Indie releases with intriguing art styles and gameplay ideas always seem to pique my interest, with Skookum Arts’ The Pedestrian fitting the bill perfectly. As the titular Pedestrian, you make your way through various side two-dimensional scrolling levels, utilising public signs situated in a three-dimensional life-like world to help progress your character through the two-dimensional world. While this might sound a bit confusing in words, a short glance at the gameplay makes it immediately clear. The concept is undoubtedly unique and the 3D backdrop aesthetic looks awesome. The Pedestrian not only looks great however, it plays well too, with an abundance of inventive puzzles that steadily increase in difficulty as the game progresses.
The Pedestrian looks gorgeous
In terms of a clear narrative, The Pedestrian doesn’t really have much to offer. You choose the gender of your stick character before coming to life and making your way from the whiteboard on which you are birthed to various different locales. I feel like the inherent lack of dialogue and story direction will give life to fan theories as to what exactly is happening throughout the duration of The Pedestrian, but I’ll go on the record saying that I wish there was a little more clarity to the narrative. While some fun can be derived from speculating about the overall meaning of the game (in particular one of the moments that occurs as the game draws to a close), I can’t help but wish I had a clearer understanding as to why there is a stick figure traversing the world through signage (I realise this sounds like the rambling of a madman).
Why are you here Stickman?
Even though the narrative is absent, The Pedestrian is still a damn joy to play. The platforming is simple yet precise, however you’ll quickly find that The Pedestrian is far more of a puzzler than a platformer. Puzzles initially start out as simply connecting doors and ladders between various signs allowing you to traverse through them, but they quickly become far more complex as keys, lifts and deadly lasers join the party. Dragging and dropping signs into the right areas to allow for signs to connect is something you will be doing consistently throughout the journey, however some levels cleverly restrict you from interacting with the signs in the way in which have grown accustom. For example, some puzzles have signs drilled into the wall behind it, or they are stuck behind a pipe and can only be accessed by connecting a battery to a power supply. Similar to what you’ll see in excellent puzzlers such as Portal, the Pedestrian constantly implements new and interesting mechanics that make puzzles more creative and mind blowing, and because of this, the game never really gets stale.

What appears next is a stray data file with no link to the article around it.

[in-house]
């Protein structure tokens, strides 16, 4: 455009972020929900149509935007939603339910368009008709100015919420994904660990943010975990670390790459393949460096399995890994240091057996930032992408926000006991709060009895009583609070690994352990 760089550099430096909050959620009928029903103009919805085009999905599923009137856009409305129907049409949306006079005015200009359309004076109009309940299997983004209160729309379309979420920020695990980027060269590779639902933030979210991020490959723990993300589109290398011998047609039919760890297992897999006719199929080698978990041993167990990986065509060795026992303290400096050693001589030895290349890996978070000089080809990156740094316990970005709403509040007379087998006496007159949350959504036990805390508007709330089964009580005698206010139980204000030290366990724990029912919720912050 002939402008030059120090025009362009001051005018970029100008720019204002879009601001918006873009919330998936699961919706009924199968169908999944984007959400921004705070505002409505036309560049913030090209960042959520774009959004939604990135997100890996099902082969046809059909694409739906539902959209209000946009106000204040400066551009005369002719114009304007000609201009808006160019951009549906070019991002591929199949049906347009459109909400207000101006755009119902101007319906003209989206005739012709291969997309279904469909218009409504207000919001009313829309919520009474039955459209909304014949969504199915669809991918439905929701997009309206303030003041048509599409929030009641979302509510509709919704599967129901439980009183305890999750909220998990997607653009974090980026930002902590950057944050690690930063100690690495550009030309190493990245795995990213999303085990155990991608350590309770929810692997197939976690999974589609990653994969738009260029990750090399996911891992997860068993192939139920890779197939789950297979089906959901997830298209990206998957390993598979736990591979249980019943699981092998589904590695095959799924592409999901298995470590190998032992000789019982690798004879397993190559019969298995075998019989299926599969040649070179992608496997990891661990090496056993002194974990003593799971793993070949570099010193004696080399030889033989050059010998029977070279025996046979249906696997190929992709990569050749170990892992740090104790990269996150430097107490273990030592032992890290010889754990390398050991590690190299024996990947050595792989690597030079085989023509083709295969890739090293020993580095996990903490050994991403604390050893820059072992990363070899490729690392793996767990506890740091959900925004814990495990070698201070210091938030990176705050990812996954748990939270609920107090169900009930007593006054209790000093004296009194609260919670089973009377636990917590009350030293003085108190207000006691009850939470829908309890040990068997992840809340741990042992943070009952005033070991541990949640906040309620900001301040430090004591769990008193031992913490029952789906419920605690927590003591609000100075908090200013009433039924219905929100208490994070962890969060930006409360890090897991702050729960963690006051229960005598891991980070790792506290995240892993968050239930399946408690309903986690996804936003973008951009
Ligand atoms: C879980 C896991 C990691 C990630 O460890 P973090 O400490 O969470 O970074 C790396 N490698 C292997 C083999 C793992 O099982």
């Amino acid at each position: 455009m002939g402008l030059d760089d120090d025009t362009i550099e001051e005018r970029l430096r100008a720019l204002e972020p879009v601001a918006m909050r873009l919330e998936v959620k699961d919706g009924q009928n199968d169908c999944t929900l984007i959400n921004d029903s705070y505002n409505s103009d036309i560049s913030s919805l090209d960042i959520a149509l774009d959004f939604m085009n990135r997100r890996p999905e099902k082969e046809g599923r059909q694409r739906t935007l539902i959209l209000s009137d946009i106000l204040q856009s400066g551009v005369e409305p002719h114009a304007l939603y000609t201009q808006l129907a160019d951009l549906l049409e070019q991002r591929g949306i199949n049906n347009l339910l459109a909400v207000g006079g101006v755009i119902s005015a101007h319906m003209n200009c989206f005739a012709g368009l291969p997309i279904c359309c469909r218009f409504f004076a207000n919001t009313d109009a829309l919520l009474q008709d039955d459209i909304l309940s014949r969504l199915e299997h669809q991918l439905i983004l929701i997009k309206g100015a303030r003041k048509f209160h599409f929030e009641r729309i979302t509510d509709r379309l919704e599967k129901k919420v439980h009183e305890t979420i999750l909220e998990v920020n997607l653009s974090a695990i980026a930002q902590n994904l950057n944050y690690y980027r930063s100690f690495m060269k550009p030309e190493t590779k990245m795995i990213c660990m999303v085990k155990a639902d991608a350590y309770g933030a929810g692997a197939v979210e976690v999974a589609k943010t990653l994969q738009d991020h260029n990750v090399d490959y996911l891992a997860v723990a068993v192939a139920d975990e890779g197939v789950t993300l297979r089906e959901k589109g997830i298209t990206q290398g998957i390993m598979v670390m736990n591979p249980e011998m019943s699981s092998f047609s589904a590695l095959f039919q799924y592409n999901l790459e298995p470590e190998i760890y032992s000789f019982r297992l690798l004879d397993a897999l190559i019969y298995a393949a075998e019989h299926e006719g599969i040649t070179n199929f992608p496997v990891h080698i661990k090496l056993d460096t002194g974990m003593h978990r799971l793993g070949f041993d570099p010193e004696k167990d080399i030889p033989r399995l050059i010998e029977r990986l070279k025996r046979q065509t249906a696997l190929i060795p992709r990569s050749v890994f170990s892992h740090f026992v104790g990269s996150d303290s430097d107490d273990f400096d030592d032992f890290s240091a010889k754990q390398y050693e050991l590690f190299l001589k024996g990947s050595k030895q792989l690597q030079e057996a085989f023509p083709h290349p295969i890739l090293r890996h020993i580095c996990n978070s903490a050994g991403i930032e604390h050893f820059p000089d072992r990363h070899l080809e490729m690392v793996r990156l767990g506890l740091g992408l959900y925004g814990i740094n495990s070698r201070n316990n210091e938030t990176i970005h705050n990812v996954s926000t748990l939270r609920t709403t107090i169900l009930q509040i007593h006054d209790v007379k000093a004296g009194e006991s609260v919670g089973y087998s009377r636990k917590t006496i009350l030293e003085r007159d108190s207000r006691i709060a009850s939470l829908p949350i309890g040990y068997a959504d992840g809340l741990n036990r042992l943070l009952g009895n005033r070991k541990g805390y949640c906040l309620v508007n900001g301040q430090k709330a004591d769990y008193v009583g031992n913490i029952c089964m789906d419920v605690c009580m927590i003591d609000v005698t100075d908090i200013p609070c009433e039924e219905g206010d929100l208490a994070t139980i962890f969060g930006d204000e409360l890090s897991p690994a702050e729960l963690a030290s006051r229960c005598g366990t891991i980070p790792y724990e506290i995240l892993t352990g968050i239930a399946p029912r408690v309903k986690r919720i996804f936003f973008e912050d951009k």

The sheer creativity of some puzzles honestly took me by surprise
While plenty of puzzle game fans often enjoy the complete lack of handholding and signposting, I feel like the game could have used it at some of its more difficult points. In the end I didn’t have many puzzles that left me stumped for too long, but I can’t help but feel that some players will be turned off by the overall lack of direction.
The lack of a reset option for puzzles is also a frustration, as you are basically forced to manually tear apart the puzzle and set it in a position in which you feel comfortable to tackle it again. This is often not too great of an issue with the simpler puzzles, however as the levels get more complex, it becomes increasingly frustrating.
Thankfully I didn’t need a reset option in this instance
The Pedestrian is a fantastic puzzle platformer that expertly pairs its unconventional aesthetic with plenty of rewarding puzzle challenges. Some puzzles may be frustrating to some in part due to the lack of handholding, however most will have a great time. The best puzzle games are on the ones that make you feel like a bona fide badass for figuring them out, and The Pedestrian has numerous challenges that give you that eureka moment. Emitting the indie charm of a game like Unravel, alongside the puzzling ingenuity of a game like Portal, The Pedestrian presents itself as a rewarding and enjoyable experience.
Reviewed on PC // Review code supplied by publisher